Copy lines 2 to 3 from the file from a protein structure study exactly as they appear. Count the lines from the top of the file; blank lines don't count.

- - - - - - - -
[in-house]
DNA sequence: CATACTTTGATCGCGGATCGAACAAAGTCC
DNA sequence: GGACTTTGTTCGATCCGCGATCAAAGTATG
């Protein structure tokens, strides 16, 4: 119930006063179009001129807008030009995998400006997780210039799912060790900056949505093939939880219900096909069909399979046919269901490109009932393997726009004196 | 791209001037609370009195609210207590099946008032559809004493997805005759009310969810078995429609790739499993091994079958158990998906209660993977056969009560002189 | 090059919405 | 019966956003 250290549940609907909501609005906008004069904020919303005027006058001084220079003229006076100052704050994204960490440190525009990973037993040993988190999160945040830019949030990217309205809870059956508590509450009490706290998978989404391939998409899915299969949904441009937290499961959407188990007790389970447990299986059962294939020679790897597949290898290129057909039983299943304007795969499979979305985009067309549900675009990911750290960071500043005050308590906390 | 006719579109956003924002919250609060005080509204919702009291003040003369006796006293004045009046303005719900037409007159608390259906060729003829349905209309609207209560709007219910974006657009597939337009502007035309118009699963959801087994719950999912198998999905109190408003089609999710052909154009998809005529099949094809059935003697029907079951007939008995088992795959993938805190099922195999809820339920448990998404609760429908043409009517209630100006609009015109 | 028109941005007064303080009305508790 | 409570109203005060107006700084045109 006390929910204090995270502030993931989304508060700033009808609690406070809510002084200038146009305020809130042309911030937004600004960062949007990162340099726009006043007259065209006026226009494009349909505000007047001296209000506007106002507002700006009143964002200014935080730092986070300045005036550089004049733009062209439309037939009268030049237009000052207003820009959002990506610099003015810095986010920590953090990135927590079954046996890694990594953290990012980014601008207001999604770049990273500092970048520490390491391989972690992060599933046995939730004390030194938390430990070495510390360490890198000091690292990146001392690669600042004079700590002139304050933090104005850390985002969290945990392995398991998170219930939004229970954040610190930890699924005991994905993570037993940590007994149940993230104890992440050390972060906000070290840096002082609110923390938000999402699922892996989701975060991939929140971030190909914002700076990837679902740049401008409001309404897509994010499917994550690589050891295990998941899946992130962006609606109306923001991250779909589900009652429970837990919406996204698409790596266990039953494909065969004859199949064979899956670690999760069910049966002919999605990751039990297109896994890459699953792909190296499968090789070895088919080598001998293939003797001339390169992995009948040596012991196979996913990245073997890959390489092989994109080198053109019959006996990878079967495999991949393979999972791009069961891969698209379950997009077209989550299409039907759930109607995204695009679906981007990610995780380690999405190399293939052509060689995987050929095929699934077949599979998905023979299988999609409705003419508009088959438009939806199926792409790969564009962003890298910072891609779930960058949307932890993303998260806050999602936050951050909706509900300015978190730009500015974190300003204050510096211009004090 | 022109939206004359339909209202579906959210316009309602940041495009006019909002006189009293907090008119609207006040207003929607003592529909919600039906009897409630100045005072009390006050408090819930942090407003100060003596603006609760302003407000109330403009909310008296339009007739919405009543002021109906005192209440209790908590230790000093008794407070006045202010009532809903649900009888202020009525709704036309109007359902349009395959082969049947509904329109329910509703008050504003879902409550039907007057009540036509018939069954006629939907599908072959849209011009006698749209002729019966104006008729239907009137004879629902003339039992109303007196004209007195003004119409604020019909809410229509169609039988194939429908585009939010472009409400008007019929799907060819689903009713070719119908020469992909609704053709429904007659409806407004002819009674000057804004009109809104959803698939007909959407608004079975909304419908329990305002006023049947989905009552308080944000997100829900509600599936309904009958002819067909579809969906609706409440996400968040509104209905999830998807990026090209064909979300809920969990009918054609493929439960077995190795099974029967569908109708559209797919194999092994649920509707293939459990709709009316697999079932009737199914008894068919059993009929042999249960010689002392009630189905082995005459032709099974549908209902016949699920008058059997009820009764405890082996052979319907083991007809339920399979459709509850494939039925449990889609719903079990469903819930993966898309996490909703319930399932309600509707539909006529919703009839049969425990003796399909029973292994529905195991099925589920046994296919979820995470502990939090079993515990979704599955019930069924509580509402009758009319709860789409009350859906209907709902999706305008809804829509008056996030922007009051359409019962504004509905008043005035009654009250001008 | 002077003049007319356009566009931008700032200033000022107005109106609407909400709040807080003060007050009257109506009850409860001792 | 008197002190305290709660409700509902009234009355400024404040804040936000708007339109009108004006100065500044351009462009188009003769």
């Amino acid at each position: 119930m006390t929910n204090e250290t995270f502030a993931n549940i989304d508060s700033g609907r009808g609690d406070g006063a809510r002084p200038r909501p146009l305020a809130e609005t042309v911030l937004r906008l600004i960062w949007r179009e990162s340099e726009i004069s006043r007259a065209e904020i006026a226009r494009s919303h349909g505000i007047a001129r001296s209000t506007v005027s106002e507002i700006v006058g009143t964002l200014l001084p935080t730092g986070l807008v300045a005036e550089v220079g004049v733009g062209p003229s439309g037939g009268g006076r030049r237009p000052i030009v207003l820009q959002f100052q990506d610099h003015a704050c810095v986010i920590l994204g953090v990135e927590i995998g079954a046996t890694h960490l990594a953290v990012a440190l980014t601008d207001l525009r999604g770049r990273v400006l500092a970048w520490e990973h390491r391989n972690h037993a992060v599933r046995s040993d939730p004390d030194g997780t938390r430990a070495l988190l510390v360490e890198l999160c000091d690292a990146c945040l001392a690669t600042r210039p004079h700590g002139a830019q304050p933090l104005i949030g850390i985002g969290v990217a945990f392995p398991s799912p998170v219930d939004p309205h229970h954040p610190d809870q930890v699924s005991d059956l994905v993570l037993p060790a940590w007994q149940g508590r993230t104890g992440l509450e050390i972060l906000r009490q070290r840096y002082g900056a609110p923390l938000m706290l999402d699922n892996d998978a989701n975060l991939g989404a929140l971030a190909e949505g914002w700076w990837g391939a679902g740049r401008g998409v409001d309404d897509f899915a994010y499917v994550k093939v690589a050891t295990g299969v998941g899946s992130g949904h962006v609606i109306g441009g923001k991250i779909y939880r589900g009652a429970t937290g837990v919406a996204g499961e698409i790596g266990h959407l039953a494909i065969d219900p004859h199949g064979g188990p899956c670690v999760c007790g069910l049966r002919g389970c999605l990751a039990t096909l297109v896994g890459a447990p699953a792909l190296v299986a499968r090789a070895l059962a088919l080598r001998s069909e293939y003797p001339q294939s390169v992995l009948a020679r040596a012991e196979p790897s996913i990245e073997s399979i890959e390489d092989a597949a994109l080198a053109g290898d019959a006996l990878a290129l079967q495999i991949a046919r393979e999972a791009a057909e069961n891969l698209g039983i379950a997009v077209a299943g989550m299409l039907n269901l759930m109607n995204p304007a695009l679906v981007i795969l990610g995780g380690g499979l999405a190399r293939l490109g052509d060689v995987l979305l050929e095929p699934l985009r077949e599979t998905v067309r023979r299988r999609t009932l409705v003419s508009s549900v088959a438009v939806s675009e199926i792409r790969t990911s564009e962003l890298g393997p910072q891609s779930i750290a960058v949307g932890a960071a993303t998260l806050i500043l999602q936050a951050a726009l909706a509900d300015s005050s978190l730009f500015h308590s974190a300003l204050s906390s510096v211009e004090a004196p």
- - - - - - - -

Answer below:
DNA sequence: CATACTTTGATCGCGGATCGAACAAAGTCC
DNA sequence: GGACTTTGTTCGATCCGCGATCAAAGTATG